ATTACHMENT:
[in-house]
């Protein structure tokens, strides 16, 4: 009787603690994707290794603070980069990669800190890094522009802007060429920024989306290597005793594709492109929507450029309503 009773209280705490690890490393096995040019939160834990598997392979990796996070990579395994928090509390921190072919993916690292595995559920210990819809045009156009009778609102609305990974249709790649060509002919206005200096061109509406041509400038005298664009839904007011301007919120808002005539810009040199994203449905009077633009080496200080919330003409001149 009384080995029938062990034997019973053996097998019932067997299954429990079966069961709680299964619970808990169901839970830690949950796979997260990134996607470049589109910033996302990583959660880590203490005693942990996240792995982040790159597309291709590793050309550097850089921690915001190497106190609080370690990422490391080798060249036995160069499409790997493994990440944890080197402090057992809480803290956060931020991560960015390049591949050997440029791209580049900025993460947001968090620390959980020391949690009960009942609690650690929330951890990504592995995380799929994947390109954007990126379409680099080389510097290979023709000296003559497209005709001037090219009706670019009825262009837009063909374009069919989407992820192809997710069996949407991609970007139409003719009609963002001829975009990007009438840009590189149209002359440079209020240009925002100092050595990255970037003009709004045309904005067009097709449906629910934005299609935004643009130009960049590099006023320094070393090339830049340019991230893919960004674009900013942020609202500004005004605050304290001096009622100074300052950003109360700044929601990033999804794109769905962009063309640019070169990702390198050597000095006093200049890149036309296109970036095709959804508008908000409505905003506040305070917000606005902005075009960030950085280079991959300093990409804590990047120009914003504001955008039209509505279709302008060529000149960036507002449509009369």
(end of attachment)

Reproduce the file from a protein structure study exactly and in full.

[in-house]
């Protein structure tokens, strides 16, 4: 009787603690994707290794603070980069990669800190890094522009802007060429920024989306290597005793594709492109929507450029309503 009773209280705490690890490393096995040019939160834990598997392979990796996070990579395994928090509390921190072919993916690292595995559920210990819809045009156009009778609102609305990974249709790649060509002919206005200096061109509406041509400038005298664009839904007011301007919120808002005539810009040199994203449905009077633009080496200080919330003409001149 009384080995029938062990034997019973053996097998019932067997299954429990079966069961709680299964619970808990169901839970830690949950796979997260990134996607470049589109910033996302990583959660880590203490005693942990996240792995982040790159597309291709590793050309550097850089921690915001190497106190609080370690990422490391080798060249036995160069499409790997493994990440944890080197402090057992809480803290956060931020991560960015390049591949050997440029791209580049900025993460947001968090620390959980020391949690009960009942609690650690929330951890990504592995995380799929994947390109954007990126379409680099080389510097290979023709000296003559497209005709001037090219009706670019009825262009837009063909374009069919989407992820192809997710069996949407991609970007139409003719009609963002001829975009990007009438840009590189149209002359440079209020240009925002100092050595990255970037003009709004045309904005067009097709449906629910934005299609935004643009130009960049590099006023320094070393090339830049340019991230893919960004674009900013942020609202500004005004605050304290001096009622100074300052950003109360700044929601990033999804794109769905962009063309640019070169990702390198050597000095006093200049890149036309296109970036095709959804508008908000409505905003506040305070917000606005902005075009960030950085280079991959300093990409804590990047120009914003504001955008039209509505279709302008060529000149960036507002449509009369």